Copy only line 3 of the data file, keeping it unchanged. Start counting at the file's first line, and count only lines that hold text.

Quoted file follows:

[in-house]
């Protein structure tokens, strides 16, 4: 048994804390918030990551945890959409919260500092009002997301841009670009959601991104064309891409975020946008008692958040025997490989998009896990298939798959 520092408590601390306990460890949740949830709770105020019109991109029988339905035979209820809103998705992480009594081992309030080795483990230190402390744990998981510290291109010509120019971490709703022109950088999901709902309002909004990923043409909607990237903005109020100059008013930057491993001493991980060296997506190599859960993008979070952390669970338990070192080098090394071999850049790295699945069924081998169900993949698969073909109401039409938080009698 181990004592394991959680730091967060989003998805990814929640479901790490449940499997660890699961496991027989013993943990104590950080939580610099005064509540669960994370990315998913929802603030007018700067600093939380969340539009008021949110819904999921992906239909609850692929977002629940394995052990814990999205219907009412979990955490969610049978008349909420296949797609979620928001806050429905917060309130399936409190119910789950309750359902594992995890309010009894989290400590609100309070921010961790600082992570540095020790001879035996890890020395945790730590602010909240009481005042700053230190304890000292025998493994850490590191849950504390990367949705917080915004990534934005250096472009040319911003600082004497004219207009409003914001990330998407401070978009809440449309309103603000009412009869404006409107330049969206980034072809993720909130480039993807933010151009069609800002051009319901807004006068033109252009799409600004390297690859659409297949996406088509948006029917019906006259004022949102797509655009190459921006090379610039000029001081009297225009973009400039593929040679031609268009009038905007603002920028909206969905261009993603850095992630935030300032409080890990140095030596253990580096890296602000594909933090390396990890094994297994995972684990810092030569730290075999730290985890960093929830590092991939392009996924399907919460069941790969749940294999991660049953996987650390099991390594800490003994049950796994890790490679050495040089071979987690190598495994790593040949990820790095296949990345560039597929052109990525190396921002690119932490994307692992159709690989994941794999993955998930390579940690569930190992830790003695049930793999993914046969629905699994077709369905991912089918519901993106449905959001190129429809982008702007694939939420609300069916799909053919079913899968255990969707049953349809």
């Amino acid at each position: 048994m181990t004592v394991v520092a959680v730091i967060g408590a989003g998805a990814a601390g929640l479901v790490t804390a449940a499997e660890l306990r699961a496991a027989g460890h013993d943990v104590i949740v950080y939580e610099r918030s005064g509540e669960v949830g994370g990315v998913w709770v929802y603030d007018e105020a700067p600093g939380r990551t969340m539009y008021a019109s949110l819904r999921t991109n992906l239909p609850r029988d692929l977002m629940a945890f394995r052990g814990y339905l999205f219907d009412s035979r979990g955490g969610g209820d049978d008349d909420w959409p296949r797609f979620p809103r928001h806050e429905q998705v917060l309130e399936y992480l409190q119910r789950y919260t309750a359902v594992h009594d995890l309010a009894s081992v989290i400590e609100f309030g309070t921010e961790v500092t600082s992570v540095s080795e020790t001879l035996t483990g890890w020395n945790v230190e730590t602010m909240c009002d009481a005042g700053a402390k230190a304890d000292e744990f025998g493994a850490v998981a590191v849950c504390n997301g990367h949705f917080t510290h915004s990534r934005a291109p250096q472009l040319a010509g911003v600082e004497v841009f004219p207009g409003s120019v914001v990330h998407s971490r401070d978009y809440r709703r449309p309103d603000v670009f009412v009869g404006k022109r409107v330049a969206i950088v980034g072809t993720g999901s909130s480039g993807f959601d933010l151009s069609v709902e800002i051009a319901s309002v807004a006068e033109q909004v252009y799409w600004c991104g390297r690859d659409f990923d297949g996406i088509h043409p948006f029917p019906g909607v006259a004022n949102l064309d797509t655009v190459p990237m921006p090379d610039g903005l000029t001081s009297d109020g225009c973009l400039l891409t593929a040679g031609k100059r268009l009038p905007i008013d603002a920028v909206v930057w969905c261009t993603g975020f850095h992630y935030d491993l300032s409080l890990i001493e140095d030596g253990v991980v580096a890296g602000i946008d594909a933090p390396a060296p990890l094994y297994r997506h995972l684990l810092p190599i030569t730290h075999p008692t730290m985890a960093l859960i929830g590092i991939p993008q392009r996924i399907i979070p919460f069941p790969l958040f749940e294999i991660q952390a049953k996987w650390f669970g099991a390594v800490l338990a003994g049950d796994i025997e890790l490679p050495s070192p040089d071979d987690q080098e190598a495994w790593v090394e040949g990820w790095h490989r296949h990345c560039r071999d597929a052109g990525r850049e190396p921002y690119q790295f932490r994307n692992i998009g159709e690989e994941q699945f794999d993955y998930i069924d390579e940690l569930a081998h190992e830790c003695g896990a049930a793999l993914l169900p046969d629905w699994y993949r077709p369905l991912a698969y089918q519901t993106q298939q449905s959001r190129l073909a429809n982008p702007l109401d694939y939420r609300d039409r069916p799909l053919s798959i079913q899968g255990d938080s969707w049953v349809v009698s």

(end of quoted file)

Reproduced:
């Amino acid at each position: 048994m181990t004592v394991v520092a959680v730091i967060g408590a989003g998805a990814a601390g929640l479901v790490t804390a449940a499997e660890l306990r699961a496991a027989g460890h013993d943990v104590i949740v950080y939580e610099r918030s005064g509540e669960v949830g994370g990315v998913w709770v929802y603030d007018e105020a700067p600093g939380r990551t969340m539009y008021a019109s949110l819904r999921t991109n992906l239909p609850r029988d692929l977002m629940a945890f394995r052990g814990y339905l999205f219907d009412s035979r979990g955490g969610g209820d049978d008349d909420w959409p296949r797609f979620p809103r928001h806050e429905q998705v917060l309130e399936y992480l409190q119910r789950y919260t309750a359902v594992h009594d995890l309010a009894s081992v989290i400590e609100f309030g309070t921010e961790v500092t600082s992570v540095s080795e020790t001879l035996t483990g890890w020395n945790v230190e730590t602010m909240c009002d009481a005042g700053a402390k230190a304890d000292e744990f025998g493994a850490v998981a590191v849950c504390n997301g990367h949705f917080t510290h915004s990534r934005a291109p250096q472009l040319a010509g911003v600082e004497v841009f004219p207009g409003s120019v914001v990330h998407s971490r401070d978009y809440r709703r449309p309103d603000v670009f009412v009869g404006k022109r409107v330049a969206i950088v980034g072809t993720g999901s909130s480039g993807f959601d933010l151009s069609v709902e800002i051009a319901s309002v807004a006068e033109q909004v252009y799409w600004c991104g390297r690859d659409f990923d297949g996406i088509h043409p948006f029917p019906g909607v006259a004022n949102l064309d797509t655009v190459p990237m921006p090379d610039g903005l000029t001081s009297d109020g225009c973009l400039l891409t593929a040679g031609k100059r268009l009038p905007i008013d603002a920028v909206v930057w969905c261009t993603g975020f850095h992630y935030d491993l300032s409080l890990i001493e140095d030596g253990v991980v580096a890296g602000i946008d594909a933090p390396a060296p990890l094994y297994r997506h995972l684990l810092p190599i030569t730290h075999p008692t730290m985890a960093l859960i929830g590092i991939p993008q392009r996924i399907i979070p919460f069941p790969l958040f749940e294999i991660q952390a049953k996987w650390f669970g099991a390594v800490l338990a003994g049950d796994i025997e890790l490679p050495s070192p040089d071979d987690q080098e190598a495994w790593v090394e040949g990820w790095h490989r296949h990345c560039r071999d597929a052109g990525r850049e190396p921002y690119q790295f932490r994307n692992i998009g159709e690989e994941q699945f794999d993955y998930i069924d390579e940690l569930a081998h190992e830790c003695g896990a049930a793999l993914l169900p046969d629905w699994y993949r077709p369905l991912a698969y089918q519901t993106q298939q449905s959001r190129l073909a429809n982008p702007l109401d694939y939420r609300d039409r069916p799909l053919s798959i079913q899968g255990d938080s969707w049953v349809v009698s």